Little India, with its many cosy eateries and shops, conservation monuments, pubs and indie art galleries, is electrified by an eclectic mix of history, culture and creativity. This vibrancy is set to continue with the completion of the 700,000 sq ft City Square Mall at Farrer Park.

    Developers are capitalising on Little India'sthe area's popularity with single working professionals and expatriates on local packages unfazed by the bustle. Foreign staff and students in the nearby Singapore Management University also increase the area's rental potential.

    Recent projects focus on one- and two-bedroom units, affectionately termed "Mickey Mouse units" for their small size. They can start from as small as 312 sq ft, such as the ones at Kent Residences at Kent Road, and go up to around 950 sq ft or more.

    With a price tag of about $400,000 to $800,000 each, they work out to about $800 to $1,000 psf. The most expensive is Suites 123 at Rangoon Road, which units were sold for an average of $1,050 psf, while Oxford Suites at Oxford Road, at $800 psf, is the cheapest. At City Square Residences, the biggest residential project in the area with 910 units, the average selling price is $877 psf.

    Five units of Studios @ Marne in Marne Road were sold in July at a median price of $1,010 psf.

    CBRE said these units are affordable considering the area's proximity to the city centre and rising construction costs.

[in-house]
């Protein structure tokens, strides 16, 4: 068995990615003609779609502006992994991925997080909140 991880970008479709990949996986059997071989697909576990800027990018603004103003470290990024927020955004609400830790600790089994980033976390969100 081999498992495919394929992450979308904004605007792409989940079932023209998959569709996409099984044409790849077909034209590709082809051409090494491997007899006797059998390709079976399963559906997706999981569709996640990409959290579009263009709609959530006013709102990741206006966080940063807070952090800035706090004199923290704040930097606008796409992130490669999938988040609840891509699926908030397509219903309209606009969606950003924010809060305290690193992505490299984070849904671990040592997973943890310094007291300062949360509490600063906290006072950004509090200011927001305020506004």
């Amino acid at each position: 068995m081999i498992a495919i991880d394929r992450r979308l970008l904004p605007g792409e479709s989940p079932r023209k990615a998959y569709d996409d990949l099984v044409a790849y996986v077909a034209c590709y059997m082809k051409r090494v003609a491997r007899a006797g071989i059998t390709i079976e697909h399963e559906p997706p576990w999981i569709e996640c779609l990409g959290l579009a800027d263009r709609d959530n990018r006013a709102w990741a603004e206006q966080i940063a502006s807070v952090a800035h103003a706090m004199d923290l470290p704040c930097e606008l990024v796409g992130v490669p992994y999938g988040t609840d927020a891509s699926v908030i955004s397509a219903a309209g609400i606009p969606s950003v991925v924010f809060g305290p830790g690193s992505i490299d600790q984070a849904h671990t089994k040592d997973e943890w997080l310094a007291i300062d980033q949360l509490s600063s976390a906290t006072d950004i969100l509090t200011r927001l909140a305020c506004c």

Future launches in the area include the 25-unit City Studios at Race Course Lane, a 51-unit project in Rangoon Road, and small apartment blocks with eight to 29 units at Owen Road, Roberts Lane and Kinta Road.

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  2. #2
    Join Date
    Aug 2008


    I don't really like that place very much. One of my friend went there for an assignment. While there, he was robbed of his gold chain and pushed down the stairs. As a result he broke his legs and twisted his spine. He had to install a metal frame in his spine and several screws in his legs. He was ganged up by a few foreign indians. I am not saying that such things always happen there but it did happen to my friend.

    PS: This friend of mine is a very big and muscular Singaporean Indian.
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  3. #3
    Join Date
    Mar 2008


    human ERP needs to be installed in this district. the traffic here is worst than vehicular traffic..

  4. #4
    Join Date
    Aug 2008


    Oh yes, I certainly agree with that. Another friend of mine who went there about a month ago. She was walking in the crowd when she was suddenly groped really hard in the butt. She couldn't even identify the person who did it due to the massive traffic.

    However the place does provide some interesting sights due to the indian culture there. I like to bring my foreign friends there for a tour.
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  5. #5
    Join Date
    Sep 2008

    Default Bohemian enclave

    The term bohemian, of French origin, was first used in the English language in the nineteenth century to describe the untraditional lifestyles of marginalized and impoverished artists, writers, musicians, and actors in major European cities. Bohemians were associated with unorthodox or antiestablishment political or social viewpoints, which were often expressed through non-marital ***ual relations, frugality, and/or voluntary poverty.
    The term emerged in France in the 1800s when artists and creators began to concentrate in the lower-rent, lower class gypsy neighbourhoods. The term "Bohemian" reflects a belief, widely held in France at the time, that the Gypsies had come from Bohemia